I want to connect to my University's wireless using my Nexus One. When I go to "Add Wi-Fi network" in Wireless Settings I fill in the Network SSID and select 802.1x Enterprise for the security and fill everything out.

The problem is that our university's wireless uses Thawte Premium Server CA certificate for certification.

When I click the drop down list for CA certificate I get nothing in the list (just N/A)

Now I have the certificate (Thawte Premium Server CA.pem) and have moved it to my SD card, but it doesn't look like Android automatically detects it.

Where should I put the certificate so that the Android wireless manager recognizes it. In other words, how can I import a CA certificate so that Android recognizes that it is on the phone and displays it in the CA Certificate drop down list.

Thanks for any help,


P.S. My phone is not rooted

EDIT: After doing some research it looks like you are able to install certificates by going to your phone's settings > Location & Security > Install from SD card

Unfortunately it looks like the only accepted file extension is .p12. It does not look like there is a way to import .cer or .pem files (which are the only two files that come with the Thawte certificates) at this moment.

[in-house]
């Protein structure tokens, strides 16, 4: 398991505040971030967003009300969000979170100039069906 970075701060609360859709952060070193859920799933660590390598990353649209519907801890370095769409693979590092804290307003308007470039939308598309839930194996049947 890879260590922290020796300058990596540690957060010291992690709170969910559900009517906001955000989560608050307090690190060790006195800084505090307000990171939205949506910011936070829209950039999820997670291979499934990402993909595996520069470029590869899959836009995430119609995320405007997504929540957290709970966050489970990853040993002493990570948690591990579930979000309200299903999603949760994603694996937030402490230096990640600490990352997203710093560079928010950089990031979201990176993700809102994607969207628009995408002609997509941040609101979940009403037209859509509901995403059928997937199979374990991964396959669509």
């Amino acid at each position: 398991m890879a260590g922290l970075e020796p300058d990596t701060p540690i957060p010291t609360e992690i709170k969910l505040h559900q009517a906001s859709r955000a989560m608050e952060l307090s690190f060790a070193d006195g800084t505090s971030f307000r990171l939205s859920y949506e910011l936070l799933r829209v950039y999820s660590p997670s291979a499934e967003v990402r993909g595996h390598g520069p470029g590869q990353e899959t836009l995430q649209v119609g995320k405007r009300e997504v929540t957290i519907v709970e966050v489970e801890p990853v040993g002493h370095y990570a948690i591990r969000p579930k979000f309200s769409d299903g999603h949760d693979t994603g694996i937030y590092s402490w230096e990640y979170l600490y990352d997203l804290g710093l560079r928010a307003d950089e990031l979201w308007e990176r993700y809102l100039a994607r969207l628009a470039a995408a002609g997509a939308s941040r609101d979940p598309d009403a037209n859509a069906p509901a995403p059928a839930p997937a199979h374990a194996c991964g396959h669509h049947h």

It does look like you can use a converter to convert your .cer or .pem files to .p12, however a key file is needed.


I do not know where to get this key file for the Thawte certificates.

  • 1
    I wish this would be unclosed. It has been most helpful to me. Thank you to everyone on this page.
    – Ricket
    Commented Jun 16, 2010 at 15:40
  • a .crt certificate also works fine
    – Lie Ryan
    Commented Jul 12, 2011 at 10:34
  • 1
    On a HTC device with Android 2.3.5 I had to change the file extension from .pem to .crt. After that I could actually locate it from the Install from SD card option in the Security settings. It can be put in the root of the SD card or in the Downloads folder.
    – JJD
    Commented Dec 4, 2014 at 14:32
  • Openssl should also be able to convert between various certificate formats.
    – snaut
    Commented Oct 16, 2017 at 10:18
  • I answered a similar question here: stackoverflow.com/a/65888246/624814. Unfortunately I don't quite enough reputation on this channel to answer it.
    – SMBiggs
    Commented Jan 25, 2021 at 16:25

8 Answers 8


I've used RealmB's Android Certificate Installer to great success. You simply upload your PEM encoded (.cer or .pem) file and then point your phone's browser to the link that is provided. No need for a private key.

  • That site itself tells if the upload is a valid certificate or not. It gave me invalid certificate error. I uploaded the one with right file permissions on my linux machine and it worked great.